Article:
Amid growing concerns about the surge in electronic fraud within Nigeria’s financial sector, the Nigeria Inter-Bank Settlement System (NIBSS) has revealed that banks in the country have collectively suffered losses of approximately N9.5 billion in 2023.
Speaking at the Nigeria Electronic Fraud Forum’s (NeFF) third-quarter meeting in Lagos, Premier Owoih, Managing Director of NIBSS, expressed alarm over the escalating electronic fraud incidents, specifically highlighting the significant impact on the online gambling industry.
Owoih, who was represented by Temidayo Adekanye, NIBSS Chief Risk Officer, attributed the rise in e-fraud to the apex bank’s cashless policy, implemented to enhance transaction efficiency.
The cashless policy, which was instituted by the Central Bank of Nigeria (CBN), has led to a marked increase in transaction volumes across the financial industry. However, Owoih noted that this boost in efficiency has inadvertently resulted in a surge in fraudulent activities within the sector.
For the first quarter of 2023 alone, the total reported fraud cases through the industry forum portal amounted to N5.1 billion. Owoih emphasized that this trend is a reflection of the growing challenge posed by cybercriminals in the financial ecosystem.
Comparing e-fraud data from the last five years to 2023, Owoih underlined the severity of the issue and its potential threat to financial stability. He revealed that fraud losses have risen dramatically over the years, with losses reaching N9.5 billion in the current year.
Diving into the specifics, Owoih disclosed that fraudulent activities exhibited a notable uptick in July 2023, recording a 39% increase compared to June. With 8,649 actual fraud cases reported in July, the losses amounted to N1.2 billion, indicating a substantial 54% surge over the period. From January to July, the total losses due to fraud stood at approximately N2.7 billion.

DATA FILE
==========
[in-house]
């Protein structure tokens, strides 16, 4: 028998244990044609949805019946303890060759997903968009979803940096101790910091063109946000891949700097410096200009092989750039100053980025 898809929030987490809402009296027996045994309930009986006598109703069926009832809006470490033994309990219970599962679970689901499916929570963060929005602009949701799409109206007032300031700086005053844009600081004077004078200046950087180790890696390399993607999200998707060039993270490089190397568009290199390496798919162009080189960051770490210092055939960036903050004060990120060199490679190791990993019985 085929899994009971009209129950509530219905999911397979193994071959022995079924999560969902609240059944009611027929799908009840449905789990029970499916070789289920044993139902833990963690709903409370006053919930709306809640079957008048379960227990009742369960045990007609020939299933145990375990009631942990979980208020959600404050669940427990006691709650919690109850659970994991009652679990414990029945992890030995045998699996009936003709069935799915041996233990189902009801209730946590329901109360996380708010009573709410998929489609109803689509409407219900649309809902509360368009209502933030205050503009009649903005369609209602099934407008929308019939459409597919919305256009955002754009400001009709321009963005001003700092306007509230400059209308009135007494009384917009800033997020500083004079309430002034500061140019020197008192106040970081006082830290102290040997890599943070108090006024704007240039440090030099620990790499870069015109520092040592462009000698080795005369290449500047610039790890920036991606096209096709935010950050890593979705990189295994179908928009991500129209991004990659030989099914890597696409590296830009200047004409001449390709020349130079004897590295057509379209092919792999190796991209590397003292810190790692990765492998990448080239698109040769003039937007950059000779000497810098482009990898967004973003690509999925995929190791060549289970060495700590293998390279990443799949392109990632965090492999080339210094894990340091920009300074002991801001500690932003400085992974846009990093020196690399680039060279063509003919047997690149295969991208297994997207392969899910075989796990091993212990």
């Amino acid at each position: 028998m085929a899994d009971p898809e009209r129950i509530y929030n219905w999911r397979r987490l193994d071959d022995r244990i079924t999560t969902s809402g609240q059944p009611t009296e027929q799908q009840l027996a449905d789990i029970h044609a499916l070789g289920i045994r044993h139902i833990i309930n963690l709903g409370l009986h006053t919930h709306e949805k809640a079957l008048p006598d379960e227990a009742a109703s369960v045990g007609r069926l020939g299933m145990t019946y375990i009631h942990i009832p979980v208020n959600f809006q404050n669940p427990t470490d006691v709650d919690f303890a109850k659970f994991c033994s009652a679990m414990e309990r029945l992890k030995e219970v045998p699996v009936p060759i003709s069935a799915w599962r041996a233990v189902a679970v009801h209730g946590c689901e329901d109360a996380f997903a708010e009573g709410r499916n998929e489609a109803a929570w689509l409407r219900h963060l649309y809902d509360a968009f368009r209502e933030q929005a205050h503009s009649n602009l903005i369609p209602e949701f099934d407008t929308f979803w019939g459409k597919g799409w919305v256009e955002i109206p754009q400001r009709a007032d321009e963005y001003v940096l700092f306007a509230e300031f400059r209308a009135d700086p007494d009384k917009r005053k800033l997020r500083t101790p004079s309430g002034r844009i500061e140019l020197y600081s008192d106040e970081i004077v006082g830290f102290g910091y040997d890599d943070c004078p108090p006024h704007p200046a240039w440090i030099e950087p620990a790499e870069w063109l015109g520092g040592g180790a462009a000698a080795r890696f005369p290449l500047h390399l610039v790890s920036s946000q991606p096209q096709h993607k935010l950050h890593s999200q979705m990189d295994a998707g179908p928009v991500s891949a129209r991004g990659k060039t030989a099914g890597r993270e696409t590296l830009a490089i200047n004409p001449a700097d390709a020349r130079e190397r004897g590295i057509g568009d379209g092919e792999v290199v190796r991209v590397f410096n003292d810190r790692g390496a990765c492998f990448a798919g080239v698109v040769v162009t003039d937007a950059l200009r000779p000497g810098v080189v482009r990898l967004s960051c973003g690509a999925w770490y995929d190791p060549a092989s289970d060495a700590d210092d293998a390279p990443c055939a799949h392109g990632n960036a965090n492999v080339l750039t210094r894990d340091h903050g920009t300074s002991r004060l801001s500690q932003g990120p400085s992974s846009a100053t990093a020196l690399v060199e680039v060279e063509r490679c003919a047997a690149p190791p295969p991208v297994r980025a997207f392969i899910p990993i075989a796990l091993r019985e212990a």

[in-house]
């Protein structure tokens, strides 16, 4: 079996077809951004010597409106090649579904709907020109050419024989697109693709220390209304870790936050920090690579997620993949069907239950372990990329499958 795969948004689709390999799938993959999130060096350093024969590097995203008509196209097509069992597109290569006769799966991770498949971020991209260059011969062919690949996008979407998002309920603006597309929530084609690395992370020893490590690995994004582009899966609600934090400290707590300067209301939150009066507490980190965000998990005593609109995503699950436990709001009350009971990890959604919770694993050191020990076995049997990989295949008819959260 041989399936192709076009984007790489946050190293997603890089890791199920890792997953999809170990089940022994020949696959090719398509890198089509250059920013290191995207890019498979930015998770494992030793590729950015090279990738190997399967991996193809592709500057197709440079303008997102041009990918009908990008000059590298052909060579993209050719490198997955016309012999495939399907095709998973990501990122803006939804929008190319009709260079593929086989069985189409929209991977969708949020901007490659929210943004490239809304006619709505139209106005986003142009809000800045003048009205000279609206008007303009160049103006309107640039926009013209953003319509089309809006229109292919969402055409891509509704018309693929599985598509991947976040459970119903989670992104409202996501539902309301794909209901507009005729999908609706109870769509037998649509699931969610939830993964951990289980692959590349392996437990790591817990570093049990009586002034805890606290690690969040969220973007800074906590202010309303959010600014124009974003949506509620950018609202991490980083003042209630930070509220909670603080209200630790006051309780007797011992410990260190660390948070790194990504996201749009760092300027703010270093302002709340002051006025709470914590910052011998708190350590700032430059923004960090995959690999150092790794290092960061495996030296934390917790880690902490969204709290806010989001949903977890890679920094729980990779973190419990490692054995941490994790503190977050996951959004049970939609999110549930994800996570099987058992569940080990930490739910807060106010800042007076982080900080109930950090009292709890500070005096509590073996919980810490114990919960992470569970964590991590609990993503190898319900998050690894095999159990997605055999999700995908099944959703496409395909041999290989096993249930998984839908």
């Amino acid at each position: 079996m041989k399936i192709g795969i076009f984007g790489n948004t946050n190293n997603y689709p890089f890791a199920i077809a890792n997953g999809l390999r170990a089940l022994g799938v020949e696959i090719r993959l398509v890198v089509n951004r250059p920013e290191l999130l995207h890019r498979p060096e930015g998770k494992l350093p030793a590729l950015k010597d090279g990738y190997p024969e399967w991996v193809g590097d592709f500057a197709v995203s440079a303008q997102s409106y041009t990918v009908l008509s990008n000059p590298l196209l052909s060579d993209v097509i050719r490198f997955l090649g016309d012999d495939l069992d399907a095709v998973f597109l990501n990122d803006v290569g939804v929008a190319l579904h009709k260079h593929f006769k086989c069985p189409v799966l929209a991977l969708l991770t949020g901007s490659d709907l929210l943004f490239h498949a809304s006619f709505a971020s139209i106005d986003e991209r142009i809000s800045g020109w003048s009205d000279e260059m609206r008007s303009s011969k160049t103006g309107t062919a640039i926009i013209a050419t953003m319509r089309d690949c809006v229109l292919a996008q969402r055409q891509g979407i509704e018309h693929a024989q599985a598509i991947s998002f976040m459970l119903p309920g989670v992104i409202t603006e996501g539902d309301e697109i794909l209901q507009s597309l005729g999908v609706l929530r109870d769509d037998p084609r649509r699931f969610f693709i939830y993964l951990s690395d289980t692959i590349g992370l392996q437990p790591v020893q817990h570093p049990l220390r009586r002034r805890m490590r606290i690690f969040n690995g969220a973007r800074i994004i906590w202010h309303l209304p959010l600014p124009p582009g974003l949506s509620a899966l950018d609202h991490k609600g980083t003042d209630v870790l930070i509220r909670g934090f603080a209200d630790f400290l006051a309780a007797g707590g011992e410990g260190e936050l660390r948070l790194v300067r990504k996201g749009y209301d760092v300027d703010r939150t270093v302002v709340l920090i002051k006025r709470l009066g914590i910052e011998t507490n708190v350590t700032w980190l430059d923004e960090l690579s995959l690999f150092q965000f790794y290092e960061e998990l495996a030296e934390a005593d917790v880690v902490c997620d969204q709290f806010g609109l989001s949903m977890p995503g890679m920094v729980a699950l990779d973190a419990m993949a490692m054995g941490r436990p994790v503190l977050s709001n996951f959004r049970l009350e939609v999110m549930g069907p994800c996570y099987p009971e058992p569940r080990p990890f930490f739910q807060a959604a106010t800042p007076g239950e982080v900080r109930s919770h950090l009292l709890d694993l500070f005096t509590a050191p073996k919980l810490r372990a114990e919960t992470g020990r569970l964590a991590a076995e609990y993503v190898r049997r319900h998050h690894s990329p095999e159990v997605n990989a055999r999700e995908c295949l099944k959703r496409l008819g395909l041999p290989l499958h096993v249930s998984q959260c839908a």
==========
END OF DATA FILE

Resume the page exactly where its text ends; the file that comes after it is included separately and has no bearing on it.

The NIBSS Chief Risk Officer further identified the most effective avenues for cybercriminals, citing betting platforms, wallet accounts, and Point of Sale (POS) agents. These platforms, according to Adekanye, offer cybercriminals nearly untraceable methods to carry out fraudulent activities.
Adekanye called for intensified verification and identification procedures for POS agents, cryptocurrency accounts, and sports betting accounts. He stressed that the recovery rate of e-fraud across these mediums remains low, hovering around 5% nationally.
Musa Jimoh, Chair of NeFF and Director of Payment System Management at the CBN, echoed concerns over the rise of cybercriminal activities. He emphasized the urgent need for enhanced education and awareness to combat cyber threats. As more individuals enter the financial system and transaction volumes surge, vulnerability to cybercrime increases, leaving the financial system susceptible to potential collapse.
Jimoh urged financial institutions to bolster cybersecurity education, acknowledging that the battle against cybercriminals is paramount to safeguarding the integrity of the financial industry.